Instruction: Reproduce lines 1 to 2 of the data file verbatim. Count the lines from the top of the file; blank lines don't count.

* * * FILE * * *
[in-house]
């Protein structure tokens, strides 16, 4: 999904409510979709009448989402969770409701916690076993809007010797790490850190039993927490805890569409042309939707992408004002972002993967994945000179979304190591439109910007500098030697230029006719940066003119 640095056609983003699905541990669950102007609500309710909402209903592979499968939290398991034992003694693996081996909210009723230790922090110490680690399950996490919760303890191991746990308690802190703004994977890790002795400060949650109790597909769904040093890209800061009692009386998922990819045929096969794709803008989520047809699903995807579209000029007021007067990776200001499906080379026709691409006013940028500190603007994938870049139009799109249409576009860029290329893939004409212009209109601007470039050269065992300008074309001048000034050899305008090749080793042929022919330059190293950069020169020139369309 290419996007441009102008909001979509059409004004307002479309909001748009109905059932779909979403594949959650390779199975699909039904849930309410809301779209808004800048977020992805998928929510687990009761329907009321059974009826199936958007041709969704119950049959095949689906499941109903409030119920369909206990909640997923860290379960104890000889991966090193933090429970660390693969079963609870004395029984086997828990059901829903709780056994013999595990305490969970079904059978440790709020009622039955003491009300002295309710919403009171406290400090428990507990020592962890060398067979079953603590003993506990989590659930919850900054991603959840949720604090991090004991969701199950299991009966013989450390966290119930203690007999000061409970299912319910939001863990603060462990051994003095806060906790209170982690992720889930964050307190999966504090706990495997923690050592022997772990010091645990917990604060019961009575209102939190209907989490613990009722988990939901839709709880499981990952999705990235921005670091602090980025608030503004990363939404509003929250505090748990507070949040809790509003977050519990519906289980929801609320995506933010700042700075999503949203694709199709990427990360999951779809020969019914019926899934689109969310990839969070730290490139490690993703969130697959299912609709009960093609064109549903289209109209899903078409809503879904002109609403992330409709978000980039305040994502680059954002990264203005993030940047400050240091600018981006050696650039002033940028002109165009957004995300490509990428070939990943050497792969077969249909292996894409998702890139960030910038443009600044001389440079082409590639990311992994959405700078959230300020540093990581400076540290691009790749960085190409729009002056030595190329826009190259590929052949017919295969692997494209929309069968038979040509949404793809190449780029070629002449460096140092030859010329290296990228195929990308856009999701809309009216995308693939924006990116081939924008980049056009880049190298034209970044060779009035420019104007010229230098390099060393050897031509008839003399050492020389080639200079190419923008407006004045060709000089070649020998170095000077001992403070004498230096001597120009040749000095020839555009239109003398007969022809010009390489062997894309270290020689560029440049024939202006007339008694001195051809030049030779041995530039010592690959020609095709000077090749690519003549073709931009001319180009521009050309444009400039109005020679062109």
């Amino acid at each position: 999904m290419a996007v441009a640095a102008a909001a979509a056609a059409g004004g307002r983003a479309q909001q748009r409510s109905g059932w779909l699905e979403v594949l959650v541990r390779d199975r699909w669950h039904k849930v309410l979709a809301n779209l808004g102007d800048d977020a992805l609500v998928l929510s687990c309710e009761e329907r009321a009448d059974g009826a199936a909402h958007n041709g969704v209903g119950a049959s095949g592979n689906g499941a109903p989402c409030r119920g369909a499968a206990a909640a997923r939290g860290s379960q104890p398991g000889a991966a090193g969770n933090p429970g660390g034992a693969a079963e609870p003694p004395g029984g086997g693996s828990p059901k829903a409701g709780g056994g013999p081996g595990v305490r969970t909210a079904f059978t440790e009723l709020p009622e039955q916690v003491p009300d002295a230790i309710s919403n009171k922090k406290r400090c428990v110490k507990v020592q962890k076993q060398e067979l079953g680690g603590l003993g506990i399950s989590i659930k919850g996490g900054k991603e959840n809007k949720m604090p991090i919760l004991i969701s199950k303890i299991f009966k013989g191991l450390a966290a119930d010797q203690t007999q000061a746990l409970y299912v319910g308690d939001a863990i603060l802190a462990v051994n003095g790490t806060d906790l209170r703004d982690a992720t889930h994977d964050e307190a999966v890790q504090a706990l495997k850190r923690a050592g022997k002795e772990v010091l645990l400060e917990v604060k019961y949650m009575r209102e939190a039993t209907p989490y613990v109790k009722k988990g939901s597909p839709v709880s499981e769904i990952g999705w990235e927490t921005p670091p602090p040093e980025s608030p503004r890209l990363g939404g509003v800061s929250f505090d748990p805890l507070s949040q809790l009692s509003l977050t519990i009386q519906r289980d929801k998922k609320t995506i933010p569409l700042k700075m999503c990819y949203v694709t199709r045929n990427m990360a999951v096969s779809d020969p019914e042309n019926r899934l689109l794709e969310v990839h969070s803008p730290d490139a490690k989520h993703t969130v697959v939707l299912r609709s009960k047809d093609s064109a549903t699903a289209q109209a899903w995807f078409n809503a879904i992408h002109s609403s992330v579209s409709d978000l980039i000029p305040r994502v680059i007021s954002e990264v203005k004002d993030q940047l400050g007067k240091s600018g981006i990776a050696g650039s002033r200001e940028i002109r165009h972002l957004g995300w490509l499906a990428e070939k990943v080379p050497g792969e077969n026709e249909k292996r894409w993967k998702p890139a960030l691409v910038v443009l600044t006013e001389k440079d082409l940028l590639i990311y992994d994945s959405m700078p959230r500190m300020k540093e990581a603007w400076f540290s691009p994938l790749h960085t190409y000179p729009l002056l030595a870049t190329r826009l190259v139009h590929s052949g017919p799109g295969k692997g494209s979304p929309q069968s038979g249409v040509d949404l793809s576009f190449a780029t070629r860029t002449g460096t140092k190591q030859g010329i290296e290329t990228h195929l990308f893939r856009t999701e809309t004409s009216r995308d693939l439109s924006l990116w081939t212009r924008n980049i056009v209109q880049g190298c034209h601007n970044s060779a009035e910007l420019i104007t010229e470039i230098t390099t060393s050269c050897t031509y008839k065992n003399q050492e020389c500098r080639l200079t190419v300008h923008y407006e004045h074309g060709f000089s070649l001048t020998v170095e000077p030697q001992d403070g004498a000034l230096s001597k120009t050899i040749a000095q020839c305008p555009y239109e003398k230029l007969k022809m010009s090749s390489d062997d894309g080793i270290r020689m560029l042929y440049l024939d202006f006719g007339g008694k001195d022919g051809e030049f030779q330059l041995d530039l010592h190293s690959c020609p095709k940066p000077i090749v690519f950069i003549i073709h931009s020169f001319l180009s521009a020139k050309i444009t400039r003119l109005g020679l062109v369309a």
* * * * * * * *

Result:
[in-house]
């Protein structure tokens, strides 16, 4: 999904409510979709009448989402969770409701916690076993809007010797790490850190039993927490805890569409042309939707992408004002972002993967994945000179979304190591439109910007500098030697230029006719940066003119 640095056609983003699905541990669950102007609500309710909402209903592979499968939290398991034992003694693996081996909210009723230790922090110490680690399950996490919760303890191991746990308690802190703004994977890790002795400060949650109790597909769904040093890209800061009692009386998922990819045929096969794709803008989520047809699903995807579209000029007021007067990776200001499906080379026709691409006013940028500190603007994938870049139009799109249409576009860029290329893939004409212009209109601007470039050269065992300008074309001048000034050899305008090749080793042929022919330059190293950069020169020139369309 290419996007441009102008909001979509059409004004307002479309909001748009109905059932779909979403594949959650390779199975699909039904849930309410809301779209808004800048977020992805998928929510687990009761329907009321059974009826199936958007041709969704119950049959095949689906499941109903409030119920369909206990909640997923860290379960104890000889991966090193933090429970660390693969079963609870004395029984086997828990059901829903709780056994013999595990305490969970079904059978440790709020009622039955003491009300002295309710919403009171406290400090428990507990020592962890060398067979079953603590003993506990989590659930919850900054991603959840949720604090991090004991969701199950299991009966013989450390966290119930203690007999000061409970299912319910939001863990603060462990051994003095806060906790209170982690992720889930964050307190999966504090706990495997923690050592022997772990010091645990917990604060019961009575209102939190209907989490613990009722988990939901839709709880499981990952999705990235921005670091602090980025608030503004990363939404509003929250505090748990507070949040809790509003977050519990519906289980929801609320995506933010700042700075999503949203694709199709990427990360999951779809020969019914019926899934689109969310990839969070730290490139490690993703969130697959299912609709009960093609064109549903289209109209899903078409809503879904002109609403992330409709978000980039305040994502680059954002990264203005993030940047400050240091600018981006050696650039002033940028002109165009957004995300490509990428070939990943050497792969077969249909292996894409998702890139960030910038443009600044001389440079082409590639990311992994959405700078959230300020540093990581400076540290691009790749960085190409729009002056030595190329826009190259590929052949017919295969692997494209929309069968038979040509949404793809190449780029070629002449460096140092030859010329290296990228195929990308856009999701809309009216995308693939924006990116081939924008980049056009880049190298034209970044060779009035420019104007010229230098390099060393050897031509008839003399050492020389080639200079190419923008407006004045060709000089070649020998170095000077001992403070004498230096001597120009040749000095020839555009239109003398007969022809010009390489062997894309270290020689560029440049024939202006007339008694001195051809030049030779041995530039010592690959020609095709000077090749690519003549073709931009001319180009521009050309444009400039109005020679062109």